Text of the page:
• You don't have to be a trained professional to help a young person experiencing suicidal thoughts.
  • Take all suicide threats seriously.
  • You can help by offering emotional and practical support, by listening and by helping to link the person with professional help.
In Victoria, more than 500 deaths per year are caused by suicide. Victorian figures reflect the national rates, with suicide a common cause of death in young people and teenagers, particularly men aged 15 to 24 years. Also of concern is the high rate of suicide in men aged between 35 and 50 years. In 2009, the standardised suicide death rate (per 100,000) in this age group was just over 22 per 100,000. The suicide rate is also high in people over 75 years of age.

Suicide occurs across all socioeconomic levels. Suicide can be an impulsive act or a ‘well thought out’ plan. All people – not just mental health professionals – can help young people experiencing suicidal thoughts by providing emotional and practical support.

Warning signs of youth suicide

Predicting suicide is difficult. Changes in behaviour outside the person's normal range of behaviour (and which do not make sense to those close to them) may be a warning sign.

Other warning signs may include:
  • Loss of interest in previously pleasurable activities
  • Giving away prized possessions
  • Problem behaviour and substance misuse
  • Lack of care (apathy) about dress and appearance, or a sudden change in weight
  • Sudden and striking personality changes
  • Withdrawal from friends and social activities
  • Increased ‘accident prone’ incidents and self-harming behaviours.

Most young people who complete suicide told someone of their plans

About 80 per cent of young people who complete suicide told someone they intended to kill themselves.

Triggers of youth suicide

Stress can contribute to suicide. A young person or teenager may experience an overwhelming and immediate stress or they may have stress that builds up over a long time.

Stressful experiences that may contribute or trigger suicide include:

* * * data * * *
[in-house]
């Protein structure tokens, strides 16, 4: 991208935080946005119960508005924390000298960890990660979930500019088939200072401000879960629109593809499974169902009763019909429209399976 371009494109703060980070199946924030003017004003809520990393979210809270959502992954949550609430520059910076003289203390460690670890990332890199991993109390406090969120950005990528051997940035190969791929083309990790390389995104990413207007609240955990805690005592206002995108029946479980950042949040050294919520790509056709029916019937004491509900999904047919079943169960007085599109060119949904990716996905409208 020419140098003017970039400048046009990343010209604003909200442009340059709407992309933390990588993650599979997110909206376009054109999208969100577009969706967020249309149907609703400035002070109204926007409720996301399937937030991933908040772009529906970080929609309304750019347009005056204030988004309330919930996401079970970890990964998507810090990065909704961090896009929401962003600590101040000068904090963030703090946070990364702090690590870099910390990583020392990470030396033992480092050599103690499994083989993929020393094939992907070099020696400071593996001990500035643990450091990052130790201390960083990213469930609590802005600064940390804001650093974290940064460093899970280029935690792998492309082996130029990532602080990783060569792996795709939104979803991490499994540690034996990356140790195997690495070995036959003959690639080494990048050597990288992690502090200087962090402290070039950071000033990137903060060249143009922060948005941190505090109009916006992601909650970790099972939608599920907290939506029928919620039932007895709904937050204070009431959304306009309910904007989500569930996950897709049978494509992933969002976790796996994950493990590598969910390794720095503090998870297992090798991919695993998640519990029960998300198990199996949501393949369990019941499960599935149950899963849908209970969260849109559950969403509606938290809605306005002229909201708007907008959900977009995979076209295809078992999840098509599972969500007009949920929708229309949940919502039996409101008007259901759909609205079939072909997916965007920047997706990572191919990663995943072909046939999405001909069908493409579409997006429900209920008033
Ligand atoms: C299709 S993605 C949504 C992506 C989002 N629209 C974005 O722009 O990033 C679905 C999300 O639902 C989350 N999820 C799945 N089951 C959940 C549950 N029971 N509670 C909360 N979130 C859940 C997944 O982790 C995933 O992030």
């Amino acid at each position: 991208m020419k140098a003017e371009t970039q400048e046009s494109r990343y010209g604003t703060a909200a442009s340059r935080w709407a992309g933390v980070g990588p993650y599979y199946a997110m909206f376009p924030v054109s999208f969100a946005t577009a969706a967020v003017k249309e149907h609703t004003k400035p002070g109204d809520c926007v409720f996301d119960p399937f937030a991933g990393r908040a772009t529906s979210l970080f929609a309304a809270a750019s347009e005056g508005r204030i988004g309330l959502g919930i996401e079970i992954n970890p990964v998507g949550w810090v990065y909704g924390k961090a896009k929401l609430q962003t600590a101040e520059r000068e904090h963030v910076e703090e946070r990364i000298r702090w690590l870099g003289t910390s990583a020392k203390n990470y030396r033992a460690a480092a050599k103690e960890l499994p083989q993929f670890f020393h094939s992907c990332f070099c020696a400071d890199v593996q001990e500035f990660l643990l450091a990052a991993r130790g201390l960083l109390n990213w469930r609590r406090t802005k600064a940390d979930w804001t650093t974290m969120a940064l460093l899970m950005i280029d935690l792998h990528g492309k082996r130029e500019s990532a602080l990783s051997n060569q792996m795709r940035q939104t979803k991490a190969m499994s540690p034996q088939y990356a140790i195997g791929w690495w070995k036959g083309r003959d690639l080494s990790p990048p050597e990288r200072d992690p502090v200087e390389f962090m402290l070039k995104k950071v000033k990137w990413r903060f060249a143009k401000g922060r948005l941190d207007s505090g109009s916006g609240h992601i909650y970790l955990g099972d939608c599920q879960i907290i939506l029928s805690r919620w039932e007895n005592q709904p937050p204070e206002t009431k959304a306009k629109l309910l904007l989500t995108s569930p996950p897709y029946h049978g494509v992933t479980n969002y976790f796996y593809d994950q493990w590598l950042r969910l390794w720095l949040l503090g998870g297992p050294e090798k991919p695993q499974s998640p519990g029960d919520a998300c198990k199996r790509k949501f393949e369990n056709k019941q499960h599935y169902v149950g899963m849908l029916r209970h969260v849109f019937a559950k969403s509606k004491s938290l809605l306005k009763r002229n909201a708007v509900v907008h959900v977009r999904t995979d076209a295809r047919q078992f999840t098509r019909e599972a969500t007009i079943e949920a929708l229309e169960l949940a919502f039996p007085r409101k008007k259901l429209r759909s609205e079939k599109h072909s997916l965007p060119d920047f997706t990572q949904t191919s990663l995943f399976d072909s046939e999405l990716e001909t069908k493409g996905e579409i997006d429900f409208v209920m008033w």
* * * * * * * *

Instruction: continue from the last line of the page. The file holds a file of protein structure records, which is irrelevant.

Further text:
• Loss of an important person through death or divorce
  • Incest or child abuse
  • Bullying at school or in the workplace
  • A sense of failure at school
  • A sense of failure in relationships
  • A break-up with a girlfriend or boyfriend
  • The experience of discrimination, isolation and relationship conflicts with family, friends and others because the young person is gay or lesbian
  • The recent suicide of a friend or relative, or an anniversary of a suicide or the death of someone close to them.
People who have attempted suicide before are very likely to try again. Those who have a history of harming themselves deliberately are also at higher risk of suicide.

Helping a young person who is experiencing suicidal thoughts

You may be able to help a young person if you:
  • Listen and encourage them to talk and show that you are taking their concerns seriously
  • Tell the person that you care
  • Acknowledge their fears, despair or sadness
  • Provide reassurance, but do not dismiss the problem
  • Ask if they are thinking of hurting or killing themselves, and if they have a plan
  • Point out the consequences of suicide for the person and those they leave behind
  • Ensure they do not have access to lethal weapons or medications
  • Stay with the person if they are at high risk of suicide
  • Immediately tell someone else, preferably an adult
  • Get help from professionals, offer to go with them to provide support
  • Let them know where they can get other help
  • Provide contact numbers and assist them to call if necessary.

Things to avoid when helping a young person experiencing suicidal thoughts

Try to avoid:
  • Interrupting with stories of your own
  • Panicking or becoming angry
  • Being judgmental
  • Offering too much advice.

Youth suicide myths

Incorrect beliefs concerning suicide include:

Young people who talk about suicide never attempt or complete it. They are just seeking attention.It is more likely a cry for help and should always be taken seriously.
Once a person is intent on suicide, there is no way to stop them. They will be suicidal forever.Suicide can be prevented. If they receive the help they seek, they are less likely to attempt suicide.
Suicide is hereditary.While suicide tends to run in families, it is not hereditary. It is important for people experiencing suicidal thoughts to know that there are options other than ending their life.
All suicidal young people are depressed.While depressed mood is common, this is not true for everyone who suicides.
A marked and sudden improvement in mental state following a crisis indicates the suicide risk is over.When there have been signs of a possible suicide attempt, a sudden improvement in mood may in fact indicate that the person has finally decided to take their own life.

Where to get help

  • Your local community health centre
  • A doctor (not necessarily the family doctor)
  • Kids Helpline Tel. 1800 55 1800
  • Lifeline Tel.13 11 14
  • Headspace Tel. 1800 650 890
  • eheadspace Tel. 1800 650 890
  • SuicideLine Tel. 1300 651 251

Things to remember

  • You don't have to be a trained professional to help a young person experiencing suicidal thoughts.
  • Take all suicide threats seriously.
  • You can help by offering emotional and practical support, by listening and by helping to link the person with professional help.

More information

Mental illness

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Types of mental illness

Living with mental illness

Content Partner

This page has been produced in consultation with and approved by: Department of Health and Human Services - HSP&A - Mental Health

Last updated: August 2015

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